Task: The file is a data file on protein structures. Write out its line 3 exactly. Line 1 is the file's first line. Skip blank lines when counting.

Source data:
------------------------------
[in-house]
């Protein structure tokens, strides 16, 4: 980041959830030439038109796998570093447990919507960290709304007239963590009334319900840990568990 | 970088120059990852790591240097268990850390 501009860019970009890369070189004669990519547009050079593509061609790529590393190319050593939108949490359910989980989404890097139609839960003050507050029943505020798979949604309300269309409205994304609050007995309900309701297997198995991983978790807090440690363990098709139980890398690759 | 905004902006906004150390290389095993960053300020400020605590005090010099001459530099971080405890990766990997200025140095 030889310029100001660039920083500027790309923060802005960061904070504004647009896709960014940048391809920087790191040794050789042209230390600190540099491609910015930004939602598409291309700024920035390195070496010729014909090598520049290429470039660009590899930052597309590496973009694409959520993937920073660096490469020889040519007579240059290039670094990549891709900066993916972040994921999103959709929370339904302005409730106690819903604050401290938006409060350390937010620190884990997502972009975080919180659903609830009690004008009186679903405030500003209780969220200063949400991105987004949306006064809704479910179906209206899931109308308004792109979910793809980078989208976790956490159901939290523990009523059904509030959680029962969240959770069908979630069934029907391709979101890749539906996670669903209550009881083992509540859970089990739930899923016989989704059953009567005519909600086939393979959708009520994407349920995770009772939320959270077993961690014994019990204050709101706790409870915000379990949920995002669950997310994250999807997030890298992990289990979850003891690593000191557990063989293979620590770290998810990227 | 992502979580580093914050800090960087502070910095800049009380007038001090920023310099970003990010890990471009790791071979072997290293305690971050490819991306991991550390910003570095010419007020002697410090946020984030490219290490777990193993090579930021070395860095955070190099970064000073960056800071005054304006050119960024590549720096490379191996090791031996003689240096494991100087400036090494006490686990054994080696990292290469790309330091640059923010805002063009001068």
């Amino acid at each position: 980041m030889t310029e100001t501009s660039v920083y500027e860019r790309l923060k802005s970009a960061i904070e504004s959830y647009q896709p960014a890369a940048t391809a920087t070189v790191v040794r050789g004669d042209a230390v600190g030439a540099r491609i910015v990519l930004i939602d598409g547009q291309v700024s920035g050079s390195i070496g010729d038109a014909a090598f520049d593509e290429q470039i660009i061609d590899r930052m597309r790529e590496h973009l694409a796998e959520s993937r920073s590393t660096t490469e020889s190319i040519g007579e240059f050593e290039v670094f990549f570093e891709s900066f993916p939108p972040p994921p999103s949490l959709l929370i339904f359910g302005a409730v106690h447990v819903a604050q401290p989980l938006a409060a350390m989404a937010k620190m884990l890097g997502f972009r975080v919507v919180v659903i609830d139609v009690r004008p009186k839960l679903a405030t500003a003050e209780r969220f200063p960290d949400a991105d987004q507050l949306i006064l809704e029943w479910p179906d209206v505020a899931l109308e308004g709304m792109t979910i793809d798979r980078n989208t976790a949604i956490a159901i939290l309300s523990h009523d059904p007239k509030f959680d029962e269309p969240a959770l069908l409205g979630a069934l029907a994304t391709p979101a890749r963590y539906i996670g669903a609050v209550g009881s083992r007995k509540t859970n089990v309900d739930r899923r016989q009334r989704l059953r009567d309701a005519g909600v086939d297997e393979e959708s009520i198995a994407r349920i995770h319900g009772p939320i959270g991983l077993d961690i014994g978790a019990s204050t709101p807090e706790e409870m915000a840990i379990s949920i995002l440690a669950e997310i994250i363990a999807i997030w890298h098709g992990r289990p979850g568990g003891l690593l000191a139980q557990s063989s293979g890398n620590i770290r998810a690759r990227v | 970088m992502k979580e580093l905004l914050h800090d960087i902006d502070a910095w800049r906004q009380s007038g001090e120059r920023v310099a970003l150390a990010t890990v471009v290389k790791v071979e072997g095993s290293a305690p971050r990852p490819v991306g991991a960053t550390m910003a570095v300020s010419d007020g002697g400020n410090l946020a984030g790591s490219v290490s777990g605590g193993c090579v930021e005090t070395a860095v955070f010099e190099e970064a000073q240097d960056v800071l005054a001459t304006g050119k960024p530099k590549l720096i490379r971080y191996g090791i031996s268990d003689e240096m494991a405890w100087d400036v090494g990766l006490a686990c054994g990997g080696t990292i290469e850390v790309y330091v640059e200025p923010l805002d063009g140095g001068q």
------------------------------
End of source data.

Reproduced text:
């Amino acid at each position: 980041m030889t310029e100001t501009s660039v920083y500027e860019r790309l923060k802005s970009a960061i904070e504004s959830y647009q896709p960014a890369a940048t391809a920087t070189v790191v040794r050789g004669d042209a230390v600190g030439a540099r491609i910015v990519l930004i939602d598409g547009q291309v700024s920035g050079s390195i070496g010729d038109a014909a090598f520049d593509e290429q470039i660009i061609d590899r930052m597309r790529e590496h973009l694409a796998e959520s993937r920073s590393t660096t490469e020889s190319i040519g007579e240059f050593e290039v670094f990549f570093e891709s900066f993916p939108p972040p994921p999103s949490l959709l929370i339904f359910g302005a409730v106690h447990v819903a604050q401290p989980l938006a409060a350390m989404a937010k620190m884990l890097g997502f972009r975080v919507v919180v659903i609830d139609v009690r004008p009186k839960l679903a405030t500003a003050e209780r969220f200063p960290d949400a991105d987004q507050l949306i006064l809704e029943w479910p179906d209206v505020a899931l109308e308004g709304m792109t979910i793809d798979r980078n989208t976790a949604i956490a159901i939290l309300s523990h009523d059904p007239k509030f959680d029962e269309p969240a959770l069908l409205g979630a069934l029907a994304t391709p979101a890749r963590y539906i996670g669903a609050v209550g009881s083992r007995k509540t859970n089990v309900d739930r899923r016989q009334r989704l059953r009567d309701a005519g909600v086939d297997e393979e959708s009520i198995a994407r349920i995770h319900g009772p939320i959270g991983l077993d961690i014994g978790a019990s204050t709101p807090e706790e409870m915000a840990i379990s949920i995002l440690a669950e997310i994250i363990a999807i997030w890298h098709g992990r289990p979850g568990g003891l690593l000191a139980q557990s063989s293979g890398n620590i770290r998810a690759r990227v | 970088m992502k979580e580093l905004l914050h800090d960087i902006d502070a910095w800049r906004q009380s007038g001090e120059r920023v310099a970003l150390a990010t890990v471009v290389k790791v071979e072997g095993s290293a305690p971050r990852p490819v991306g991991a960053t550390m910003a570095v300020s010419d007020g002697g400020n410090l946020a984030g790591s490219v290490s777990g605590g193993c090579v930021e005090t070395a860095v955070f010099e190099e970064a000073q240097d960056v800071l005054a001459t304006g050119k960024p530099k590549l720096i490379r971080y191996g090791i031996s268990d003689e240096m494991a405890w100087d400036v090494g990766l006490a686990c054994g990997g080696t990292i290469e850390v790309y330091v640059e200025p923010l805002d063009g140095g001068q």